APPEAL from the Circuit Court of Cook County; the Hon. MARTIN
G. LUKEN, Judge, presiding.
MR. JUSTICE GOLDBERG DELIVERED THE OPINION OF THE COURT:
In this case, heard by the trial court without a jury, no evidence was offered and the court disposed of the matter on a written stipulation of fact by counsel. The court entered judgment in favor of First National Bank of Mount Prospect (plaintiff) and against Johnson Ford, Inc. (defendant) for $3716.58 plus interest of $433.50, attorneys' fees of $260 and costs of $40.03; a total of $4450.11. This was entered upon the second count of plaintiff's complaint. On the first count, judgment was entered by default against co-defendant, Allen B. York, for the same amount. Defendant has appealed.
The case involves conversion of an automobile. In this court, defendant urges that the measure of damages for the conversion of personal property is the fair market value at the time of conversion and that the price paid at an actual voluntary and bona fide sale is presumptive evidence of value. Plaintiff responds that the trial court properly awarded damages on the basis of the terms of plaintiff's repurchase agreement covering the automobile rather than upon fair market value and also that the trial court properly entered a judgment for plaintiff on the basis of the only proper evidence of damages presented.
We will summarize the stipulation. On July 27, 1971, Allen B. York, the co-defendant, purchased a new 1971 Oldsmobile. Total deferred payments of $5002.20 remained on the purchase price. On the next day, the seller assigned its retail installment contract on this automobile to plaintiff. At the same time, the seller executed a repurchase agreement. This provided that, if plaintiff found it necessary to repossess the motor vehicle by virtue of default by the buyer, the seller would, on demand, repurchase the car for a cash price equal to the amount unpaid on the contract plus all costs and expenses including attorney's fees incurred by plaintiff. Certificate of title to the motor vehicle evidenced the lien of plaintiff thereon.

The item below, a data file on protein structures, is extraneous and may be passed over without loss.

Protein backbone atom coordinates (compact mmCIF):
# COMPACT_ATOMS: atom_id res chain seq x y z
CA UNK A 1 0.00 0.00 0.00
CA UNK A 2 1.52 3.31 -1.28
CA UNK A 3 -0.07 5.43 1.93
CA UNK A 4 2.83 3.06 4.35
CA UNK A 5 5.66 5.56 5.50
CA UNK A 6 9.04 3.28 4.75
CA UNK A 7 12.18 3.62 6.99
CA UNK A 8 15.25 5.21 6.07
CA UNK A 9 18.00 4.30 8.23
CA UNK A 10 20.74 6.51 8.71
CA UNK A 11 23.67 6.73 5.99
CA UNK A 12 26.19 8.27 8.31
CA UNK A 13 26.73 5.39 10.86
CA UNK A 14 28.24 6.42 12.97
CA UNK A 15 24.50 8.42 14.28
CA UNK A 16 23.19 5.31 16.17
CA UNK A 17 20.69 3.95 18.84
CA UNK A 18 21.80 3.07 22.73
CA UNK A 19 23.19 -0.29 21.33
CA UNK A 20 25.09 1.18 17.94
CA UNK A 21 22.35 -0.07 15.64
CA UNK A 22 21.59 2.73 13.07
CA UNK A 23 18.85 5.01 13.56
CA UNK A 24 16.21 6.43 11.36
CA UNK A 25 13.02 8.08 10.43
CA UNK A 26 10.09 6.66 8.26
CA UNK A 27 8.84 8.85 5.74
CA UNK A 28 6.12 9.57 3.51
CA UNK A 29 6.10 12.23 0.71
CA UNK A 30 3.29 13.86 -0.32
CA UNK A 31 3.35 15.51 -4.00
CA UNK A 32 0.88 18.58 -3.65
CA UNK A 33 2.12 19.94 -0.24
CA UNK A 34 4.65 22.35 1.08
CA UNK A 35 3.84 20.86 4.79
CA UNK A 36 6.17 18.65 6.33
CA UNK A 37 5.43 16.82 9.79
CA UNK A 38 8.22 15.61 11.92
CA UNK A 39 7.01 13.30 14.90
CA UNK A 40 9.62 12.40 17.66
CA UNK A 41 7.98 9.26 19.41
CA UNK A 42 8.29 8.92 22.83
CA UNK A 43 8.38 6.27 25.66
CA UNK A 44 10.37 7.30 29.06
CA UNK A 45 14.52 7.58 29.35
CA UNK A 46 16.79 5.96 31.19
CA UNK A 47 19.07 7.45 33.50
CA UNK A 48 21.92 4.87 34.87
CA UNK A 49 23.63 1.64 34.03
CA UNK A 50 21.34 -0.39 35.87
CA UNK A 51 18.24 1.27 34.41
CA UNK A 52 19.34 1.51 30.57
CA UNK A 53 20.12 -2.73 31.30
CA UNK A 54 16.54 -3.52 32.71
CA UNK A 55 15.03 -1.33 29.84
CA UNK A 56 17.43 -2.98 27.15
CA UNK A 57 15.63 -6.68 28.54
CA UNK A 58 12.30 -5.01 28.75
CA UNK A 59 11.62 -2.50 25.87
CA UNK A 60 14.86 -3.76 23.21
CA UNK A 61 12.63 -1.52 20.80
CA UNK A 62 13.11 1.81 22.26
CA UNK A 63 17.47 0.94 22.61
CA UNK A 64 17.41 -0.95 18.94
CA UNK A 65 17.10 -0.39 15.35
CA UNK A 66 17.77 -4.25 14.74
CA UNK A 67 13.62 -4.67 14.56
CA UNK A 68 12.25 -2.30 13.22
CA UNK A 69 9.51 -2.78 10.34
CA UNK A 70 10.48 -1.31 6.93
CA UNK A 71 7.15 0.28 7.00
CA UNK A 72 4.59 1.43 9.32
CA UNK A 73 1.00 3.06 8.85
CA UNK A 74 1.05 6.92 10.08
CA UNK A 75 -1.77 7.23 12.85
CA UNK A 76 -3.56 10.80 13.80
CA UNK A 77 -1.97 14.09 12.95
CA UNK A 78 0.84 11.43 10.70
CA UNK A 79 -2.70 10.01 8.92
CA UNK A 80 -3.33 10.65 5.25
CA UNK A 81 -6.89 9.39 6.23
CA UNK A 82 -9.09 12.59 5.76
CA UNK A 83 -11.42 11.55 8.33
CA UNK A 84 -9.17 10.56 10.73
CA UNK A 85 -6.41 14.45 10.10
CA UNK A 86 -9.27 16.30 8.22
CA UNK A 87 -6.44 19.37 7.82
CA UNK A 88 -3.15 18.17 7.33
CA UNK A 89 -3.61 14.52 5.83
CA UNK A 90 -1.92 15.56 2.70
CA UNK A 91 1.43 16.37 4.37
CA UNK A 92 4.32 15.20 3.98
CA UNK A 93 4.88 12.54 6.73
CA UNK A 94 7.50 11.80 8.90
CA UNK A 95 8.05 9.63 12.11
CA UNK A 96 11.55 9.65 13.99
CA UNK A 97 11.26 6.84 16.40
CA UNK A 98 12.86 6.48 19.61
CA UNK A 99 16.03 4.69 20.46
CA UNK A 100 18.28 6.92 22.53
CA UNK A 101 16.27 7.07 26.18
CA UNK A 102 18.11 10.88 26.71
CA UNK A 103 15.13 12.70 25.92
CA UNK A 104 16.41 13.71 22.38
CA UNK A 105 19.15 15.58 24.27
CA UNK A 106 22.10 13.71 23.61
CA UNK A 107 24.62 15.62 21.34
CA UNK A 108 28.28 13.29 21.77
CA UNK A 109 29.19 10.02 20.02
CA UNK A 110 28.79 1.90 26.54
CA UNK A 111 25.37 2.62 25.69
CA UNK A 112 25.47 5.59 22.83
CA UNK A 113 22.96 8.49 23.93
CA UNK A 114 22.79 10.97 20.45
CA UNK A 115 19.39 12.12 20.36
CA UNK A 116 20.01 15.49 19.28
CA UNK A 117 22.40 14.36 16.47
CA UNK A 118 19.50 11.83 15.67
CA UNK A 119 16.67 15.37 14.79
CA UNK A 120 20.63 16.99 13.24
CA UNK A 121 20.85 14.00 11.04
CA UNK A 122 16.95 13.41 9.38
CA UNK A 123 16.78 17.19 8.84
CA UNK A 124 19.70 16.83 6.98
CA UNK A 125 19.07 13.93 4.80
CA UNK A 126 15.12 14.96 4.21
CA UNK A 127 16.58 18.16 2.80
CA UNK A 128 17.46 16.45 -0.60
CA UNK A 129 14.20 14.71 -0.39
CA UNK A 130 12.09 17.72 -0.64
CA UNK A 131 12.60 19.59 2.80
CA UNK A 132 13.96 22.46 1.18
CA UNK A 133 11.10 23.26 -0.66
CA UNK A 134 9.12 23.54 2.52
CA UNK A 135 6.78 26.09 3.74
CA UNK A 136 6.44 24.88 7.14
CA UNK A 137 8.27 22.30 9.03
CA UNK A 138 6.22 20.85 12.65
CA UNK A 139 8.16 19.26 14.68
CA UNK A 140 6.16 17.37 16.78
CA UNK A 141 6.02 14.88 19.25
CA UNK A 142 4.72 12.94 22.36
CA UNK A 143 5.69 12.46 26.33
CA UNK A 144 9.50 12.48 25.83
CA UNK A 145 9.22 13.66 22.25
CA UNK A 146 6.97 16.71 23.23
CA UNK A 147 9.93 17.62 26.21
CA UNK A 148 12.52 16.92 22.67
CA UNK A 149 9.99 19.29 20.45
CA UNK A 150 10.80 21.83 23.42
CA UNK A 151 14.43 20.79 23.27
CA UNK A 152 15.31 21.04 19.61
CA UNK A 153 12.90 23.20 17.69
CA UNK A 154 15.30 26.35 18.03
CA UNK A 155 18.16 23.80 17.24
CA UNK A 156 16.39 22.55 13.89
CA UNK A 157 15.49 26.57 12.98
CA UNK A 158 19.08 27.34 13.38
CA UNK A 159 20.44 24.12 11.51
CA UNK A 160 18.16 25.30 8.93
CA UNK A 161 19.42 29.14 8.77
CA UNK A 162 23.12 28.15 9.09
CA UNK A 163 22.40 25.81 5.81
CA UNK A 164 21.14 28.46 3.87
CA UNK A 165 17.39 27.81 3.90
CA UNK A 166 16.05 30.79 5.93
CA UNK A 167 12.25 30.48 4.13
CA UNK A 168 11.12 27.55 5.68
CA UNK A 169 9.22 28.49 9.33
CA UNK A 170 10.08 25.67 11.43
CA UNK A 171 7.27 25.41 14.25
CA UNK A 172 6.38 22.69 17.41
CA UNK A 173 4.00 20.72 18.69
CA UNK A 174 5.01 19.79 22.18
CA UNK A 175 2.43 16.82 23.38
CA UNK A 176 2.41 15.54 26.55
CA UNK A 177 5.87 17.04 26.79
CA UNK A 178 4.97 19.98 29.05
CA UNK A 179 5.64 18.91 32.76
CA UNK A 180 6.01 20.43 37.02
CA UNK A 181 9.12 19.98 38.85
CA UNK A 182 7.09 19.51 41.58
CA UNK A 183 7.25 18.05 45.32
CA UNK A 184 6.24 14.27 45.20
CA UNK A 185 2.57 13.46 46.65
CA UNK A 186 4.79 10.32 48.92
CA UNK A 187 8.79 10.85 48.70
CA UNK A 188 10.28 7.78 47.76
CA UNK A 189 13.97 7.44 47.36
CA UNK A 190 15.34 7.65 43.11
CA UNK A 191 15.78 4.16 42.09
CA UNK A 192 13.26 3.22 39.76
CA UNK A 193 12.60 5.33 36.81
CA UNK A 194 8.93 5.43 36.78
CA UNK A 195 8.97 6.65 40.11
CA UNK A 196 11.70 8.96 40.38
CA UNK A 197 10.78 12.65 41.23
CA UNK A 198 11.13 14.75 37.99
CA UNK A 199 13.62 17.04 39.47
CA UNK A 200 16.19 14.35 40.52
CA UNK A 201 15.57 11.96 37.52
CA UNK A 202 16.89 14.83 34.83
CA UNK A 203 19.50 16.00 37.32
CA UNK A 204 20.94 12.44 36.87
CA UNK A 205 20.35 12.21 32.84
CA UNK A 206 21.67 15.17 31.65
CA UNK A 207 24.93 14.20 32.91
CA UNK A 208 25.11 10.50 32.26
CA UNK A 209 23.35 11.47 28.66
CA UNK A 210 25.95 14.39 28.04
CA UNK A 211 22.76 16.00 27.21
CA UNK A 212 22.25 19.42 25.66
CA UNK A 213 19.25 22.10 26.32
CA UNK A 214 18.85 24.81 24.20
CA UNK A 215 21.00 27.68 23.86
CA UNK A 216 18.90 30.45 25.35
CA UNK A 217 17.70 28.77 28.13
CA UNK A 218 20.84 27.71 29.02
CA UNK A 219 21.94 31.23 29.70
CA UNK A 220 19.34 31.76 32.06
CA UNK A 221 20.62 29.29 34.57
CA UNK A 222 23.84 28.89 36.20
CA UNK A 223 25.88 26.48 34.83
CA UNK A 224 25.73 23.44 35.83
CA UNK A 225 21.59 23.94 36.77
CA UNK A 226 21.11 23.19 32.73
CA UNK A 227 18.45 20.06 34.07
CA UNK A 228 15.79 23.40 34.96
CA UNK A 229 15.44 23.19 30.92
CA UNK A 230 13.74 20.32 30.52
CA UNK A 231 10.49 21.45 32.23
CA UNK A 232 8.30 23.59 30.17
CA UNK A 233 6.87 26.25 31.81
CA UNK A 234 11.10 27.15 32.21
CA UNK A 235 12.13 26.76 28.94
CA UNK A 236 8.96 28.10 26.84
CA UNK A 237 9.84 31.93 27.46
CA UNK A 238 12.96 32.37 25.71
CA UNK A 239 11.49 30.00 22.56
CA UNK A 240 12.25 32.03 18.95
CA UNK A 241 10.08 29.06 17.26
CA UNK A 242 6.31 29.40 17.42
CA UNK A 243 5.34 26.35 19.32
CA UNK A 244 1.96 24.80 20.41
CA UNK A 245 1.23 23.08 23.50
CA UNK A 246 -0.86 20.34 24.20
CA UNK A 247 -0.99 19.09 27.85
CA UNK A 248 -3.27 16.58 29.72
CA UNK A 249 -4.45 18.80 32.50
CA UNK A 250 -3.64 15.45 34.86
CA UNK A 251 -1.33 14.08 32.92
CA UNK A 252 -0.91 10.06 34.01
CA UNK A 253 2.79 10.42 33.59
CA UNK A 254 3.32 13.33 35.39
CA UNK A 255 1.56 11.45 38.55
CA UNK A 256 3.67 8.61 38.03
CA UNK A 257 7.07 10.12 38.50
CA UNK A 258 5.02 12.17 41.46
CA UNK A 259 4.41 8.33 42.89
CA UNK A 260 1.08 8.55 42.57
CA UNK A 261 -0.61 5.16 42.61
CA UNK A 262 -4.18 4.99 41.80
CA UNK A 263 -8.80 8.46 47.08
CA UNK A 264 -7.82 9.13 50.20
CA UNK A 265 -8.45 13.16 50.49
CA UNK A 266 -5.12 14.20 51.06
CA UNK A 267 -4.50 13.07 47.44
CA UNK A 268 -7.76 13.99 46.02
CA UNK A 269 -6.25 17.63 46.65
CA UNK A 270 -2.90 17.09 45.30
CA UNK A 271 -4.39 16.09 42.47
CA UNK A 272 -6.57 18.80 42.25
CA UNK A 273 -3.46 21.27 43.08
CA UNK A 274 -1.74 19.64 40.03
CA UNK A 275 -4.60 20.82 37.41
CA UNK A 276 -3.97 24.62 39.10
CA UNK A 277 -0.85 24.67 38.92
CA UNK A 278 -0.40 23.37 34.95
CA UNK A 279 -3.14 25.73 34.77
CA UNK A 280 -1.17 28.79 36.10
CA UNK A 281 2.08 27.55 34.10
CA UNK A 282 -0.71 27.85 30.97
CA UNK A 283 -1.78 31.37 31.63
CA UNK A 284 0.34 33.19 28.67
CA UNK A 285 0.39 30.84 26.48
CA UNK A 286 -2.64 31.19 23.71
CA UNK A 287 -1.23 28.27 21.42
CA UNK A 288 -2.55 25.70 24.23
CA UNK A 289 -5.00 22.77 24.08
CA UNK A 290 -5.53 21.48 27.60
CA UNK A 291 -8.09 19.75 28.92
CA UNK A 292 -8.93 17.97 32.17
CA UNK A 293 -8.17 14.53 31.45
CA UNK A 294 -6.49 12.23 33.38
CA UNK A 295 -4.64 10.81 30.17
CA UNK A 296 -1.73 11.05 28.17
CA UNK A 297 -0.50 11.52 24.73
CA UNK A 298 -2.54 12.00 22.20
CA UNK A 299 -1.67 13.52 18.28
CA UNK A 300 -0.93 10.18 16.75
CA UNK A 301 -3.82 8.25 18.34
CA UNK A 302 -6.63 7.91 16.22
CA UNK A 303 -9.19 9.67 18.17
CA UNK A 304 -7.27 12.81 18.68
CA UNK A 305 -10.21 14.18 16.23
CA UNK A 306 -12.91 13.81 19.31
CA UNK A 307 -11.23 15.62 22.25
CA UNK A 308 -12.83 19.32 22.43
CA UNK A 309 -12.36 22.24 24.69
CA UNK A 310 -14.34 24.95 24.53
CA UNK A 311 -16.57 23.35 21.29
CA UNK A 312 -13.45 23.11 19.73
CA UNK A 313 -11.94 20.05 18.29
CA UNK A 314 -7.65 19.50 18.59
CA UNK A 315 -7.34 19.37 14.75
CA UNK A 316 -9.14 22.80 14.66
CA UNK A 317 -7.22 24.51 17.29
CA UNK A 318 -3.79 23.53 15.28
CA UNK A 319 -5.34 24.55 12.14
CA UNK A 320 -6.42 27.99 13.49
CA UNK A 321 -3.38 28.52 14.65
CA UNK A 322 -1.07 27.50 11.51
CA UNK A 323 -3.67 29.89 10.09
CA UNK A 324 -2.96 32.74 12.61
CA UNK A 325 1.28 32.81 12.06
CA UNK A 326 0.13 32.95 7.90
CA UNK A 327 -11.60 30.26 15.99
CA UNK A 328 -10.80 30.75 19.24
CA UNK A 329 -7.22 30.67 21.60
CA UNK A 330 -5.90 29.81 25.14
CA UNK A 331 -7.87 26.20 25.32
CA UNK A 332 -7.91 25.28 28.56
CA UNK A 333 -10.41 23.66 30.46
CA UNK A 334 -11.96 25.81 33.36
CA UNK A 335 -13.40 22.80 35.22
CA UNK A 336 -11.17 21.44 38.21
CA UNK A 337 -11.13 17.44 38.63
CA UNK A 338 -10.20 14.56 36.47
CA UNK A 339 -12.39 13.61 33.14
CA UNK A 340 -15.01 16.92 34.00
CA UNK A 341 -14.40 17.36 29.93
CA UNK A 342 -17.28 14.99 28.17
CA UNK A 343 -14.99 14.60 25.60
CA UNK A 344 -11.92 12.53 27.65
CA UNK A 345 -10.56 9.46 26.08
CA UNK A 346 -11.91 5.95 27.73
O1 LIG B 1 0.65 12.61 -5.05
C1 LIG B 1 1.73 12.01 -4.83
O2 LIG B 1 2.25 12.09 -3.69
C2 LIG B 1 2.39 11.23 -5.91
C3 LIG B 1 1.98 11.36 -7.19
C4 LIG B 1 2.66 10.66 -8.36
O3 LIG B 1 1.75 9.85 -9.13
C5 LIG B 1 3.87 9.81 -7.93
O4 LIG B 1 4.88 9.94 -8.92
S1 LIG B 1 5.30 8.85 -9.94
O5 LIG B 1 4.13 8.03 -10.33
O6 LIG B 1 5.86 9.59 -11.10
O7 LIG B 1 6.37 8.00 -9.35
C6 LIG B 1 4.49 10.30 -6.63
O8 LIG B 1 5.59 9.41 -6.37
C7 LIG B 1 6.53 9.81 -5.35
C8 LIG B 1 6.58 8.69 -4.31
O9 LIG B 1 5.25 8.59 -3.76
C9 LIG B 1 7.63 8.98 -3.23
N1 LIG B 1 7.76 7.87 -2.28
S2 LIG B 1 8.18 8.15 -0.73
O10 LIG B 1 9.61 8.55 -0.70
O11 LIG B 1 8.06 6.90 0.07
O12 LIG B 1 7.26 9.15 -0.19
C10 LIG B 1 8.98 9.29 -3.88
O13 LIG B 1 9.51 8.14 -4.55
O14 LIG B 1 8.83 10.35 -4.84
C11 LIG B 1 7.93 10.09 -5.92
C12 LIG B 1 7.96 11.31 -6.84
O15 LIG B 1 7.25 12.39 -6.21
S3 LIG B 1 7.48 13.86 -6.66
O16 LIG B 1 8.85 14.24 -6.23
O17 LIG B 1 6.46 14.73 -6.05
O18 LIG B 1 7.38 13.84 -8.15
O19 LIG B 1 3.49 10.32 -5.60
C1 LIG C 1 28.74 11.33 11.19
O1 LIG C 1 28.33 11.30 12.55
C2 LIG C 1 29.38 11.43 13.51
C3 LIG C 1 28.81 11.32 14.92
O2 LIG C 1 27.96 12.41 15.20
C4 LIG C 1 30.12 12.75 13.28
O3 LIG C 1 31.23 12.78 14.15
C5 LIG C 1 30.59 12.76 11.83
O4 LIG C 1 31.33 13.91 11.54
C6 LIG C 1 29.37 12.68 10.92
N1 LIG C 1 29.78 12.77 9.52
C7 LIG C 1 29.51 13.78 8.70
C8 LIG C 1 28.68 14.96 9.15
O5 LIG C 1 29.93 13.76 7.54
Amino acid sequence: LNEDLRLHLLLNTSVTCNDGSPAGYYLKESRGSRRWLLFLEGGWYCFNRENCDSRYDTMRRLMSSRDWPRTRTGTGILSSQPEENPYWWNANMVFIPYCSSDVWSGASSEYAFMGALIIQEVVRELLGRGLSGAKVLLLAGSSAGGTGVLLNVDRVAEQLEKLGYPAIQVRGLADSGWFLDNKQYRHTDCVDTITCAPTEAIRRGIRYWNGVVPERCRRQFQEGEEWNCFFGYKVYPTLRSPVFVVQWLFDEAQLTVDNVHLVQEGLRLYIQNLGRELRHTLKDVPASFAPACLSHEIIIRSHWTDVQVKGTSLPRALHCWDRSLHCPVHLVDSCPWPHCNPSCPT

On November 2, 1971, the buyer of the automobile, co-defendant York, went to the showroom of defendant in Chicago and purchased a new Ford automobile. He gave defendant possession of the Oldsmobile without exhibiting the certificate of title. He signed a purchase order for the new Ford showing a cash balance due defendant of $1796 and also signed and gave defendant a bill of sale to the Oldsmobile with clear title due in 7 days. At that time, defendant made an analysis of the condition of the Oldsmobile. "Following the completion of this transaction" and delivery of the Ford to York, defendant sold the Oldsmobile to a dealer in Alabama and received $2600 cash.
Co-defendant York never paid for the Ford and never gave defendant title to the Oldsmobile. York failed to return to defendant's place of business. After approximately 1 month, defendant located and repossessed the Ford, which then had been driven for 3000 miles. Defendant contacted the dealer in Alabama and was advised that this dealer had disposed of the Oldsmobile to a different purchaser. The co-defendant York had been in default in his payments to plaintiff beginning November 1, 1971. The balance due on the repurchase contract was then $3716.58.
The stipulation then proceeded to summarize the pleadings. Plaintiff's complaint is in tort for conversion of the Oldsmobile. The sale of this car by defendant to the dealer in Alabama was an "arm's length" transaction and Alabama is a nontitle state. It was further agreed that plaintiff claims damages in the precise amounts later found and awarded by the court. Defendant claims that plaintiff's damages are limited to the fair market value at the time of the conversion which was $2600 based on the "arm's length" sale of the converted vehicle.